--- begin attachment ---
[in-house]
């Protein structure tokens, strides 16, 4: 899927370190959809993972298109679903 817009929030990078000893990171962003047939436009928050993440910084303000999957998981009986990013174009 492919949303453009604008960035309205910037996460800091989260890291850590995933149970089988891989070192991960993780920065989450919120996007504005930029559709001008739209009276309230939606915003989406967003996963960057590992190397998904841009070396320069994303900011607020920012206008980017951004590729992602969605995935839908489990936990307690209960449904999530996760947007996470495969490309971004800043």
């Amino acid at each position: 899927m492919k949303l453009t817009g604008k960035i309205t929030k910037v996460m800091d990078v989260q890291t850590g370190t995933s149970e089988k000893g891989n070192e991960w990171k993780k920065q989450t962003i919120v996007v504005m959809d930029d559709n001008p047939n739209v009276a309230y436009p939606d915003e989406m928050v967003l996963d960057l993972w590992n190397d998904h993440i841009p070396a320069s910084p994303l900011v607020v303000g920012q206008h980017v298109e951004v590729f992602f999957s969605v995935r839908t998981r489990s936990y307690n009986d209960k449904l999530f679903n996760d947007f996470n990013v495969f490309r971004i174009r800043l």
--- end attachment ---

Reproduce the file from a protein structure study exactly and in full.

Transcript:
[in-house]
């Protein structure tokens, strides 16, 4: 899927370190959809993972298109679903 817009929030990078000893990171962003047939436009928050993440910084303000999957998981009986990013174009 492919949303453009604008960035309205910037996460800091989260890291850590995933149970089988891989070192991960993780920065989450919120996007504005930029559709001008739209009276309230939606915003989406967003996963960057590992190397998904841009070396320069994303900011607020920012206008980017951004590729992602969605995935839908489990936990307690209960449904999530996760947007996470495969490309971004800043």
């Amino acid at each position: 899927m492919k949303l453009t817009g604008k960035i309205t929030k910037v996460m800091d990078v989260q890291t850590g370190t995933s149970e089988k000893g891989n070192e991960w990171k993780k920065q989450t962003i919120v996007v504005m959809d930029d559709n001008p047939n739209v009276a309230y436009p939606d915003e989406m928050v967003l996963d960057l993972w590992n190397d998904h993440i841009p070396a320069s910084p994303l900011v607020v303000g920012q206008h980017v298109e951004v590729f992602f999957s969605v995935r839908t998981r489990s936990y307690n009986d209960k449904l999530f679903n996760d947007f996470n990013v495969f490309r971004i174009r800043l």